By Sean Lynch
NEW PALTZ — There’s a basketball phrase used by coaches and trainers alike:
Great shooters have a short-term memory.
So when Brady Short’s three-point attempt was blocked seven rows into the bleachers, he shrugged his shoulders and prepared for the following out-of-bounds play.
The Kingston junior slided to the same corner where he was blocked 10 seconds earlier, and hit a three-pointer that gave the Tigers a 35-33 lead with less than a minute left in the third quarter.
Short came off the bench and scored 12 points (4/5 from 3) in a 61-47 win over Middletown (16-6) in the Class AA final.
“For most of the game, it was tough to get a bucket,” said Short. “I just did what I had to do, I tried to find an opening in the defense from beyond-the-arc and took advantage of my opportunities.”
The Tigers (21-2) led 24-17 at halftime after a disappointing offensive showing from both sides. Brian Moore finished the game with 25 points, but was held to eight in the first half.
“That’s my boy right there,” Moore said of Short.
“He does what he needs to do. He doesn’t care if he starts the game on the bench. He just comes in and does what he does best to help us win.”
In Kingston’s two playoff games this season, Short is 8-of-12 (75%) on three-pointers.
Kingston: Brian Moore 25 points (17 in second half); Brady Short 12 points (4/5 3 pointers); Jimmy Moot 10 points; Shyquan Royal 6 pts, 10 rebs, 4 asts.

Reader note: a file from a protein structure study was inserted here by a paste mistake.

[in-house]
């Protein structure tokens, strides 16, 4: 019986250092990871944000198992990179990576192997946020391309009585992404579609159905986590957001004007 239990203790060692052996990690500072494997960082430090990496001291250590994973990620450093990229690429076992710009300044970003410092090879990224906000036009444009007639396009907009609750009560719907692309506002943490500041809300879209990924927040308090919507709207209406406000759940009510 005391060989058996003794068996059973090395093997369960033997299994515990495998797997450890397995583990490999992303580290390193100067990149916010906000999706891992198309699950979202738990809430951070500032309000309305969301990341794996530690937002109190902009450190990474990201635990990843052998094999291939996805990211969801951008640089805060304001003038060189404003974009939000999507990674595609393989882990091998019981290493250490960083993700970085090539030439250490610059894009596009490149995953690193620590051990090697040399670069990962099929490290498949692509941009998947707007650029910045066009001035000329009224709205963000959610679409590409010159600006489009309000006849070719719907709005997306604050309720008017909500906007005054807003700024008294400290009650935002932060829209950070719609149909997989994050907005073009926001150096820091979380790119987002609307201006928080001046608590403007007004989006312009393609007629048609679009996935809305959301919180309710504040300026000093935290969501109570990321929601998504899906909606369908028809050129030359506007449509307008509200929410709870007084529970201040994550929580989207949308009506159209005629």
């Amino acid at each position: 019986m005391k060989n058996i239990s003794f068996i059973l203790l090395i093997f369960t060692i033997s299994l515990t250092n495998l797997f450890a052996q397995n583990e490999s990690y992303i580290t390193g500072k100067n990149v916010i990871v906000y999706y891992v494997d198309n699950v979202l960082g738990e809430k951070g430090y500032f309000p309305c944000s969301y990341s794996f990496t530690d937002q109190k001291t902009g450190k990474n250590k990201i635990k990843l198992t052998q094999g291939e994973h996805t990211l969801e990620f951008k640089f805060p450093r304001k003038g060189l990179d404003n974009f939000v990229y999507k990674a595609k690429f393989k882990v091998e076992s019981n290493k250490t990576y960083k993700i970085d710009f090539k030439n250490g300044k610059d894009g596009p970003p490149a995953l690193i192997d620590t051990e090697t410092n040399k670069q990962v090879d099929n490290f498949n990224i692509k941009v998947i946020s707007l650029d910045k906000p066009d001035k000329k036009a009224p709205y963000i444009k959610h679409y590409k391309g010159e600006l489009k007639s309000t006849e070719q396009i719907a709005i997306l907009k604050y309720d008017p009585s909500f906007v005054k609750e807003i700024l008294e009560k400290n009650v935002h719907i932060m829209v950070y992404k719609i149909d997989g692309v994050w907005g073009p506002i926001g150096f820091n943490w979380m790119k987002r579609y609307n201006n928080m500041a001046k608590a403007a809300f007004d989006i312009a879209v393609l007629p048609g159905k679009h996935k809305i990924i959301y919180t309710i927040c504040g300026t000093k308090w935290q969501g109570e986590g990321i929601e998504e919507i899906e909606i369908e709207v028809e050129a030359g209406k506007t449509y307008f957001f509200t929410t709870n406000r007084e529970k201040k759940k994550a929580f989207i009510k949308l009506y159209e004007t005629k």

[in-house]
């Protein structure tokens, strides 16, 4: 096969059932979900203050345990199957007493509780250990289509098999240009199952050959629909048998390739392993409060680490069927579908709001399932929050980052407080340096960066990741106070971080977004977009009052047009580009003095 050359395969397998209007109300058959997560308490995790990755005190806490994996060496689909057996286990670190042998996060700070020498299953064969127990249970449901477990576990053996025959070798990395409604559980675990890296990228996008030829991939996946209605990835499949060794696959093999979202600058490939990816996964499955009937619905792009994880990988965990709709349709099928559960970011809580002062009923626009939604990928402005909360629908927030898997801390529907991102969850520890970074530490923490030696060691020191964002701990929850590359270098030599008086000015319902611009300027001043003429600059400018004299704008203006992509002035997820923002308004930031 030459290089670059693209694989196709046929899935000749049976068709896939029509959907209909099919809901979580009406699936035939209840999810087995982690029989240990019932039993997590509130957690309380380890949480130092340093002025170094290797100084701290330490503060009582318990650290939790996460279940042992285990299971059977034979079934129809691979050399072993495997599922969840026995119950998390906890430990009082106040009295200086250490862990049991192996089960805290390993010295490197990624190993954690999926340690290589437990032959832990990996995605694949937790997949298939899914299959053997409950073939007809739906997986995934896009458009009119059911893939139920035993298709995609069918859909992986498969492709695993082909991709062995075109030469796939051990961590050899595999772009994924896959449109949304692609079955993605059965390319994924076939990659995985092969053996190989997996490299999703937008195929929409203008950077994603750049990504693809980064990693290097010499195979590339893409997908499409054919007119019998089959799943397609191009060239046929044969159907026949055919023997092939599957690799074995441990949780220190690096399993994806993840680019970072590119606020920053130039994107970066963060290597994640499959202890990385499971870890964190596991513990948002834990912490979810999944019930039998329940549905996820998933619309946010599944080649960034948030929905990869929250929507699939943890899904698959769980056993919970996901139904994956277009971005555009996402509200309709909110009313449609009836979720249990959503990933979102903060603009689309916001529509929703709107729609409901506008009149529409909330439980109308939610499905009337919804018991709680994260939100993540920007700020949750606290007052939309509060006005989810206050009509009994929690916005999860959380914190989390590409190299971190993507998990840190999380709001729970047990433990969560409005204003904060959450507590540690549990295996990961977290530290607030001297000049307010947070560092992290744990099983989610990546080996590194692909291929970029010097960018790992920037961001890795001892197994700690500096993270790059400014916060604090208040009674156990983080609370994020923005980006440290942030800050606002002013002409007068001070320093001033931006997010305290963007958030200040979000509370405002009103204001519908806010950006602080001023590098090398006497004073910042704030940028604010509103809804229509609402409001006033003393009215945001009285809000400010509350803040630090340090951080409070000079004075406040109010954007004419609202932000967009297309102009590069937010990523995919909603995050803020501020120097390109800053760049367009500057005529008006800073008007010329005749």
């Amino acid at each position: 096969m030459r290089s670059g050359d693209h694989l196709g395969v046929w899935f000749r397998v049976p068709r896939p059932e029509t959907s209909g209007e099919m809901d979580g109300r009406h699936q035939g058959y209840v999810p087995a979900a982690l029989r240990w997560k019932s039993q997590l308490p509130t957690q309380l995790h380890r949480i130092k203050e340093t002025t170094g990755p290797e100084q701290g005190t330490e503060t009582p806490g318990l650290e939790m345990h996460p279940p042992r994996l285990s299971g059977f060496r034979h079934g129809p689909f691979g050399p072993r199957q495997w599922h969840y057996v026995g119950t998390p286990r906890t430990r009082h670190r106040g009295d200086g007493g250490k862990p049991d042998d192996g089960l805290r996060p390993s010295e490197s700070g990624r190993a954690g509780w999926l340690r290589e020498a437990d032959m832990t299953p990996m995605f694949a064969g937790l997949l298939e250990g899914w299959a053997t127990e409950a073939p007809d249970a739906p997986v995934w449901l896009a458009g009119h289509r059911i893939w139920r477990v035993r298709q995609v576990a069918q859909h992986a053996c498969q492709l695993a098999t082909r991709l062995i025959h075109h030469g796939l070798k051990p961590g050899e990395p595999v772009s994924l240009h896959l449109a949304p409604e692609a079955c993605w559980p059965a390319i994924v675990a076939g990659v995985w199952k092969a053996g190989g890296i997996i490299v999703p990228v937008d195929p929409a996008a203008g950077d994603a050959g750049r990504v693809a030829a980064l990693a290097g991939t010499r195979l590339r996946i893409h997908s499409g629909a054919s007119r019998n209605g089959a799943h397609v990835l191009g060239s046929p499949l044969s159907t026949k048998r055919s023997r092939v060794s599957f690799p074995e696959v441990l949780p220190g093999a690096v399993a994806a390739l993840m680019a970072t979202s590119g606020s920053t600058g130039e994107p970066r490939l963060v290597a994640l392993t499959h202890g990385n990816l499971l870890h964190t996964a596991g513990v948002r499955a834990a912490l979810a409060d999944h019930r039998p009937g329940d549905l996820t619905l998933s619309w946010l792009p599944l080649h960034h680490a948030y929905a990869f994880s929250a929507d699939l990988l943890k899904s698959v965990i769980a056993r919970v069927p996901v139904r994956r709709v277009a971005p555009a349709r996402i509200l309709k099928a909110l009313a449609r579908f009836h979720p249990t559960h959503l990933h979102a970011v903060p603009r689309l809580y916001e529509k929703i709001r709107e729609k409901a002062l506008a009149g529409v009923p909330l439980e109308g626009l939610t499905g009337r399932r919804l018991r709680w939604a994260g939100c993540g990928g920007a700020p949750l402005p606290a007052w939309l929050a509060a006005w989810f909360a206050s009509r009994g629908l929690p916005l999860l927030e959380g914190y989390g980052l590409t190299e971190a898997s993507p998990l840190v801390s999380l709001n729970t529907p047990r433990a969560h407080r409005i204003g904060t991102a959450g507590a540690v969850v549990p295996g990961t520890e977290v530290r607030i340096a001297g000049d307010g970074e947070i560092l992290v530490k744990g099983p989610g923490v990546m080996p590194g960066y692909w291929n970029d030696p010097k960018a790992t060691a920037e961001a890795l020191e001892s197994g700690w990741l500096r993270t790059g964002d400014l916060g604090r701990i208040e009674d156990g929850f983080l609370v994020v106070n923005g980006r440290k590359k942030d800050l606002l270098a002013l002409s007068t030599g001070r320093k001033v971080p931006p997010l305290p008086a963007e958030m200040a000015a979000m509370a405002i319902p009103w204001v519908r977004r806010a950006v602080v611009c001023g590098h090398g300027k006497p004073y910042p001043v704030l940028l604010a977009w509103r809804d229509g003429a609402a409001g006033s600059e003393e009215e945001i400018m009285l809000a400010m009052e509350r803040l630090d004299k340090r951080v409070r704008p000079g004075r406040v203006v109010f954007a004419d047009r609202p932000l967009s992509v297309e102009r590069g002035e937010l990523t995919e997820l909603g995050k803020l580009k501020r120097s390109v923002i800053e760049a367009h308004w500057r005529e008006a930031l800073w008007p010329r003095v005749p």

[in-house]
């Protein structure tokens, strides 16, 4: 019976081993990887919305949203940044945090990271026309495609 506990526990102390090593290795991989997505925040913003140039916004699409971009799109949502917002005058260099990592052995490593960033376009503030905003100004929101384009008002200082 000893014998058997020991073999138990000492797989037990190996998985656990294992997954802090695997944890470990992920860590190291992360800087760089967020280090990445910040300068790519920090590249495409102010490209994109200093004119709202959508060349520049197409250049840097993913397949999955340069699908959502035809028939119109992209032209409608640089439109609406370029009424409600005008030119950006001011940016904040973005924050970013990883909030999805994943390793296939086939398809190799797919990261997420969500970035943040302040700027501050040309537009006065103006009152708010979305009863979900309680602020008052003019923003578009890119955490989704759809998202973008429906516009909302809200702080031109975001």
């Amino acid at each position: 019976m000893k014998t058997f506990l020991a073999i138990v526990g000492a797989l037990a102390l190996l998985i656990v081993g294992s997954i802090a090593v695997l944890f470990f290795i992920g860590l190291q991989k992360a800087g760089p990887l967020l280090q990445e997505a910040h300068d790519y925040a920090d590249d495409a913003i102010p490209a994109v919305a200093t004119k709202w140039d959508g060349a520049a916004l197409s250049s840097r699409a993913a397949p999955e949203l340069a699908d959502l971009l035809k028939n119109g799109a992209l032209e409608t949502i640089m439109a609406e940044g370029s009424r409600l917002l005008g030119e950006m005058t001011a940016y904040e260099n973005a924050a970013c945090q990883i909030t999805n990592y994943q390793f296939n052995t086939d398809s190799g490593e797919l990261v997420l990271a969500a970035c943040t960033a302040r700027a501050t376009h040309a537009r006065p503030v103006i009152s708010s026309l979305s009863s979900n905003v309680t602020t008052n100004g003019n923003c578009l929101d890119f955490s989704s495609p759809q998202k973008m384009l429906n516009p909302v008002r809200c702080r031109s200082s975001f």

Middletown: Marquis Gill 17 pts, 2 rebs, 2 asts; Jalen Hammond 11 pts.
When Moore moved up to Kingston from New York city three years ago, he had always dreamed of this moment. He looked up to local icon Tay Fisher and wanted to accomplish the things that he was able to.
“Winning the Section 9 championship is something I’ve wanted to do since I came up here, he added. But now that we’ve won it, there’s still more games to win. Our team is hungry, but we need to stay focused and keep our eyes on the prize.
It’s the first time since the 2012-13 season since Kingston is advancing to the NYS Class AA tournament.
The good players settle for 25 point performances — the great players do everything they can to improve on those performances. Instead of celebrating with an unhealthy dinner, or socializing at a postgame party, Moore had only one place he wanted to be after the game:
“I’m going straight to the gym and put up more shots. The Section 9 plaque looks cool and all, but I’m going for the New York State plaque, and I’m gonna do everything I can to win it.”